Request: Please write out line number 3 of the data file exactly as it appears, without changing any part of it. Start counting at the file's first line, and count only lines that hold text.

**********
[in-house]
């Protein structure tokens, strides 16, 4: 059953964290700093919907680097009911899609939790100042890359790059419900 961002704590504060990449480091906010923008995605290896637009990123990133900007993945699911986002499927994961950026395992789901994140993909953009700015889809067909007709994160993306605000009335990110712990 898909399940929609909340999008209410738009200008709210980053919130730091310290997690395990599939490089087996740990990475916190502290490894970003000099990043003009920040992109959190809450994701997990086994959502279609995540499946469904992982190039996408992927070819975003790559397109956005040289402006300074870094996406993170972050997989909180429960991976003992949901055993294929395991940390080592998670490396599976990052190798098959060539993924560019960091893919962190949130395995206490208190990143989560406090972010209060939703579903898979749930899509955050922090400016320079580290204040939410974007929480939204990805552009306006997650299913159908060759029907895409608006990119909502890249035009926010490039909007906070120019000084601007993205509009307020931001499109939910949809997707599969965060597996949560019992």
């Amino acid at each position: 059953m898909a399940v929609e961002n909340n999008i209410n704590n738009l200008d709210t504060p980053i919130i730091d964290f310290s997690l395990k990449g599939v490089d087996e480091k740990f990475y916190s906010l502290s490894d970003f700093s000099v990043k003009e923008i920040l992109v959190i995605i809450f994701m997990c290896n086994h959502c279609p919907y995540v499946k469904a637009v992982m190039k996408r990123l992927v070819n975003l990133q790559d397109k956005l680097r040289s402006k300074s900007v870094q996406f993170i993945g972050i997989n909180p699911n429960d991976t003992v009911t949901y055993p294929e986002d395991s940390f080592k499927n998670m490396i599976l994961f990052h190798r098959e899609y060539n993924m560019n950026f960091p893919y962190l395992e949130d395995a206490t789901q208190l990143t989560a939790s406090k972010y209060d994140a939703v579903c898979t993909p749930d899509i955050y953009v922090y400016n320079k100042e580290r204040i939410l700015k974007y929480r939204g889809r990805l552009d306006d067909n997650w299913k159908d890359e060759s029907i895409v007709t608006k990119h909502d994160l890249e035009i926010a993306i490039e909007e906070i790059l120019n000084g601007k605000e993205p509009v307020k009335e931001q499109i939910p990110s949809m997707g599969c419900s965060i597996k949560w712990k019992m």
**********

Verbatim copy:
């Amino acid at each position: 059953m898909a399940v929609e961002n909340n999008i209410n704590n738009l200008d709210t504060p980053i919130i730091d964290f310290s997690l395990k990449g599939v490089d087996e480091k740990f990475y916190s906010l502290s490894d970003f700093s000099v990043k003009e923008i920040l992109v959190i995605i809450f994701m997990c290896n086994h959502c279609p919907y995540v499946k469904a637009v992982m190039k996408r990123l992927v070819n975003l990133q790559d397109k956005l680097r040289s402006k300074s900007v870094q996406f993170i993945g972050i997989n909180p699911n429960d991976t003992v009911t949901y055993p294929e986002d395991s940390f080592k499927n998670m490396i599976l994961f990052h190798r098959e899609y060539n993924m560019n950026f960091p893919y962190l395992e949130d395995a206490t789901q208190l990143t989560a939790s406090k972010y209060d994140a939703v579903c898979t993909p749930d899509i955050y953009v922090y400016n320079k100042e580290r204040i939410l700015k974007y929480r939204g889809r990805l552009d306006d067909n997650w299913k159908d890359e060759s029907i895409v007709t608006k990119h909502d994160l890249e035009i926010a993306i490039e909007e906070i790059l120019n000084g601007k605000e993205p509009v307020k009335e931001q499109i939910p990110s949809m997707g599969c419900s965060i597996k949560w712990k019992m």